At the end of last year, I took over as the Head of the Northeast for Commercial Term Lending, replacing Chad Tredway who accepted the role of Co-Head of J.P. Morgan’s Real Estate Banking group. Since then, I’ve been focused on educating myself on New York City’s unique boroughs and submarkets. One of my favorite ways of doing so in slightly warmer months was taking long runs. Another way our team ensures we remain on top of any changes in the market is doing periodic van tours—block by block, street by street—to develop a deep understanding of the fabric of neighborhoods. Due to how rapidly Brooklyn is changing, Chad and I recently went on a tour of the borough and its submarkets.
Here are some of the insights I took away from our Brooklyn tour and the key factors we’re seeing affect Brooklyn’s multifamily market.
New York’s real estate market has always benefited from the city’s status as the capital of global finance. And as geopolitical events unfold internationally, New York’s dominance in the FIRE (finance, insurance and real estate) sector is only expected to grow. But in recent years, there has been a boom in commercial real estate that extends beyond Manhattan. Brooklyn's revived waterfront neighborhoods have become a home for many of the nation’s leading TAMI (technology, advertising, media and information) firms and have seen an increase in redevelopment.
Set along the East River, the iconic Domino Sugar Refinery has become an emblem of the borough’s new economy. What was once the largest sugar refinery in the world, the Williamsburg complex is now home to a redevelopment project that will offer 600,000 square feet of office space, 2,000+ apartment units and 6 acres of new parkland.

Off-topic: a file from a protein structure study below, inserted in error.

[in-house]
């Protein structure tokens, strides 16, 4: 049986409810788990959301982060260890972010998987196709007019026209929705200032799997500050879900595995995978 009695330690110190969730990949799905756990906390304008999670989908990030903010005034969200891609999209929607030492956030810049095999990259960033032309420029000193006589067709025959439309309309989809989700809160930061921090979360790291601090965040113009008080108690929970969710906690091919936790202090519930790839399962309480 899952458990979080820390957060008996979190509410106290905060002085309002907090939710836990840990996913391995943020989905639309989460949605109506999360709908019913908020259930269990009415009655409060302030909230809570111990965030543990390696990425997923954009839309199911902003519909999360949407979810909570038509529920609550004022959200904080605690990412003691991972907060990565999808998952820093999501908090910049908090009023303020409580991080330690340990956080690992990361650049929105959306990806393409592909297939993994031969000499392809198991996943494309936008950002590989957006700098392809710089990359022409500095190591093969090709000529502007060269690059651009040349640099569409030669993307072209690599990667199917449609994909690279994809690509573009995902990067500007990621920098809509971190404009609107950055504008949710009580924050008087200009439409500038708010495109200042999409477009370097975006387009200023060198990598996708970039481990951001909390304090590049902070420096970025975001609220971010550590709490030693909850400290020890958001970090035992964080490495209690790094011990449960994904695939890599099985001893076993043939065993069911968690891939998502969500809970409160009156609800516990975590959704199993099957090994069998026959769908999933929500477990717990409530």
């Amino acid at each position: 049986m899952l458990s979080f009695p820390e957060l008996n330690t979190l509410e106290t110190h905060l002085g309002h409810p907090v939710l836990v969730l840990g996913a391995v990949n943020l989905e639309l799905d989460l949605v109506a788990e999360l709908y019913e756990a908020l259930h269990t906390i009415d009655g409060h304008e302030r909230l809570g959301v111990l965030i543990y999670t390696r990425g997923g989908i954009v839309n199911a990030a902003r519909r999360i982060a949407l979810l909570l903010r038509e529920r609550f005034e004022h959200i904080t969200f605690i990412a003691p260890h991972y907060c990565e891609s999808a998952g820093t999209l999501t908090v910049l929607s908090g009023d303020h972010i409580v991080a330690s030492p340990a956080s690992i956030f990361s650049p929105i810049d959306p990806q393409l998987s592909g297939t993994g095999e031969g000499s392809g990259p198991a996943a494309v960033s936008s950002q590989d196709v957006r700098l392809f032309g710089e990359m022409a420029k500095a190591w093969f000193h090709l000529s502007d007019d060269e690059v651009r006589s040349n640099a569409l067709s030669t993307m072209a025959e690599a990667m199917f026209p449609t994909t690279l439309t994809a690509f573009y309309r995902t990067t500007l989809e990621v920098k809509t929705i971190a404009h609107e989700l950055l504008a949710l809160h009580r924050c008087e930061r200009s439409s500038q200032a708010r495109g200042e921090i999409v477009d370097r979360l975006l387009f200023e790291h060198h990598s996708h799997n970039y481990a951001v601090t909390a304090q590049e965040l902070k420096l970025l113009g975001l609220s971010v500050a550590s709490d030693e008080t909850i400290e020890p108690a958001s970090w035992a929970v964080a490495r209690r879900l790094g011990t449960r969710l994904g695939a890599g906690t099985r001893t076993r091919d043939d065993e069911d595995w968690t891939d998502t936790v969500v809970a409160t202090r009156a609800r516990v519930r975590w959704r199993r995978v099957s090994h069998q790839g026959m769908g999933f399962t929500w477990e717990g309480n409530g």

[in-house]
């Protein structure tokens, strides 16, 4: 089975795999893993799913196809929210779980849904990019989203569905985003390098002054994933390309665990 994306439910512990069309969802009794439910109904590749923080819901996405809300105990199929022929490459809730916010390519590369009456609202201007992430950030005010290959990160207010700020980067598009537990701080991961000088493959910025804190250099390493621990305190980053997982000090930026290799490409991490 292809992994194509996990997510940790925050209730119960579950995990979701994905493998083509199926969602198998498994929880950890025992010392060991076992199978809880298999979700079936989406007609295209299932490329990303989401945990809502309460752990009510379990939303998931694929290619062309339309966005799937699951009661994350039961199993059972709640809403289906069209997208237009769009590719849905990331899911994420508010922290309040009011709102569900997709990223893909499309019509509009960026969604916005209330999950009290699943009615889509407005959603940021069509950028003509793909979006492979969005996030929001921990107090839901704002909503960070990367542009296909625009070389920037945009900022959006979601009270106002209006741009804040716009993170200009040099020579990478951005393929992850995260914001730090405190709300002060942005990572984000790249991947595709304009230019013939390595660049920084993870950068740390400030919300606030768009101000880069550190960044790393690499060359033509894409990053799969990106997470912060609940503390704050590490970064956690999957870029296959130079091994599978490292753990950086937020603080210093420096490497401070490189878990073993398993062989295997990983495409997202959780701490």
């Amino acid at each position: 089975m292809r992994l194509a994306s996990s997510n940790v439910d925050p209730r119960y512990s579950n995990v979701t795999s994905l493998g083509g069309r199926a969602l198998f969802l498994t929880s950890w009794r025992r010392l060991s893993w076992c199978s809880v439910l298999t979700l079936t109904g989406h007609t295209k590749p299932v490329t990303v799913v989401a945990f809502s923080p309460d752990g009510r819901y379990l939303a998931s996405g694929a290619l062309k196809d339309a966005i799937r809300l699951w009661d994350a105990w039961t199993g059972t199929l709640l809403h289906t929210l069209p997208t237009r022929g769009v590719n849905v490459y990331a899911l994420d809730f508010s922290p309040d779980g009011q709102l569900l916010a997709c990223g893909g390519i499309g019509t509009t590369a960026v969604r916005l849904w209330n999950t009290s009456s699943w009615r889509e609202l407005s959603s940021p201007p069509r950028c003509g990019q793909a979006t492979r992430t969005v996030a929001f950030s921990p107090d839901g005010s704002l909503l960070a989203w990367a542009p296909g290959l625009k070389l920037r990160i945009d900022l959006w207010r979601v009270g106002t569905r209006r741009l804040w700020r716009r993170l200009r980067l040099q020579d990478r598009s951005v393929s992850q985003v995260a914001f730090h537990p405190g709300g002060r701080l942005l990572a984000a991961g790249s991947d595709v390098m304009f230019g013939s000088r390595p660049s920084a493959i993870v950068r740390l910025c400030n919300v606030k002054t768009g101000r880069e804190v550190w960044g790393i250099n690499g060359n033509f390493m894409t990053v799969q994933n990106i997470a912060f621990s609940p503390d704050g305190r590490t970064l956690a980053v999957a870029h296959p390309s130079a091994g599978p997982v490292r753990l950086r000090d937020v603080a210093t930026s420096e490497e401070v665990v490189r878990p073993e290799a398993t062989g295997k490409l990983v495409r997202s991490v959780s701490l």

Just to the south, the Brooklyn Tech Triangle is home to 11 universities and more than 500 tech startups. Today, there are at least 36 coworking sites in Brooklyn catering to this growing part of the local economy. Established Silicon Valley firms like Google and Facebook now have offices in Brooklyn, and new media giants like VICE have offices in converted warehouses nearby.
Brooklyn’s private sector employment grew by 29.3 percent between 2004 and 2014, far faster than any other borough. Over the same 10-year period, the number of residents with a bachelor’s degree grew by 77 percent. Adding to the borough’s dynamic makeup, economic diversity is a clear strength of the market with nearly 40 percent of jobs coming from small businesses.
The rise of Brooklyn’s TAMI sector is drawing a diverse crowd of young professionals to the borough, which has been a boon for the multifamily market. Unlike previous generations, who fled to the suburbs as their careers took off, millennials have shown a desire to continue living in the urban center even as their paychecks and families begin to grow.
The influx of millennials has shifted the entire city’s demographics. Prime renting-age citizens (age 20 to 34) now comprise 21.5 percent of New York’s population, a full percentage point higher than the nation’s average. With the prospect of owning a home in the city’s high-demand neighborhoods a far-reaching goal for most salaried workers, the tide of young professionals is driving increased demand for rental units.